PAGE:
3 Ways to Handle Customer Complaints Like a Boss
What Southeast Asian start-ups can learn from the CEOs of these big companies
PHOTO CREDIT: Getty Images
Receiving customer complaints is inevitable for any business. Here’s the tricky part: when not handled well, these customer complaints can deal a heavy blow to the business. But when properly responded to, negative feedback can be an opportunity to let the business shine and get more loyal customers.
How does one turn a dissatisfied customer into a loyal one? Take your cue from these notable CEOs.
1. Steve Jobs’ minimalist, on-point approach (Apple)
Aaron Brooker says in a Quora post that he bought a 22-inch monitor and a 15-inch Macbook Pro, but he was surprised that he was not eligible for an AppleCare discount as it is only applicable when you buy another model of computer that has the same price as the Macbook Pro he just bought.
He sent a brief email directly to Steve Jobs regarding his concern. Steve Jobs responded with a three-word sentence, “We’ll fix this.” The next day, Brooker got a call from one of Steve’s assistants. “Problem solved,” Brooker says.
2. Akio Toyoda’s considerate move (Toyota)
It was in 2013 when Webin Manzana noticed that the dashboard of his 2008 Camry was melting because of the Philippines’ extremely hot weather that time. “Toyota Motors Philippines refused to replace the dashboard due to warranty lapse so I wrote [to] Mr. Akio Toyoda, and explained the case that the dashboard has inherent defect in material causing it to melt under the sun,” Manzana writes in a Quora post. The next day, Manzana received a call from Toyota Motors Philippines and had his Camry picked up. His dashboard was replaced with a new one from a good batch, and afterwards, his car was delivered to his house.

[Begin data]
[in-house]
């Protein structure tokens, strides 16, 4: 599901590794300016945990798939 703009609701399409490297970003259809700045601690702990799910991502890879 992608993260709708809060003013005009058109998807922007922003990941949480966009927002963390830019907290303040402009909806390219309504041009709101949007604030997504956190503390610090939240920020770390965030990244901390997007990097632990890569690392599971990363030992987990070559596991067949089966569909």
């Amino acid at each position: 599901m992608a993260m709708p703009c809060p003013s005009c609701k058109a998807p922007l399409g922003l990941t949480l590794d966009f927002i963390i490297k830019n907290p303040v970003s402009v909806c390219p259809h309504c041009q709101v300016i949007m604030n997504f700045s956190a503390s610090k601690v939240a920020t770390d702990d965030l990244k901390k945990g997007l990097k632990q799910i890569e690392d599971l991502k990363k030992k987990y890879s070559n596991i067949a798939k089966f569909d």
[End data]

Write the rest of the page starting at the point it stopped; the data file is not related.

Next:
Had Toyoda neglected this, Toyota could have made the news for this bad batch of dashboards because of one customer complaint.
3. Jan Koum’s engaging and witty response (WhatsApp)
Jan Koum received probably one of the funniest customer complaint emails when he got a heartfelt message from Nina Michanie. “I’d like to thank you for the amazing product that you’ve made. There is not a day that I don’t use and love WhatsApp, so from the bottom of my heart I’d like to say thank you,” Nina began her message. Then she proceeded with her complaint: “On WhatsApp there are SIXTY-ONE animal emojis, and not one of them is a sheep.” She closed her email saying, “I sincerely believe that adding a sheep emoji will be very benefiting to the WhatsApp community worldwide.”
Then Jan Koum replied, “Thank you so much for writing to us. As CEO of WhatsApp, I was shocked to learn we don’t have a sheep emoji. However, upon closer examination it turns out we actually do have a sheep emoji: [inserting Whatsapp sheep emoji here] Enjoy and hope the world now makes sense again.”
Michanie’s problem may not have been a major issue. But Koum still paid attention and sent a similarly engaging and witty message. Because after all, having a business is all about solving problems and engaging a community, isn’t it?
BY Amanda Pressner Kreuser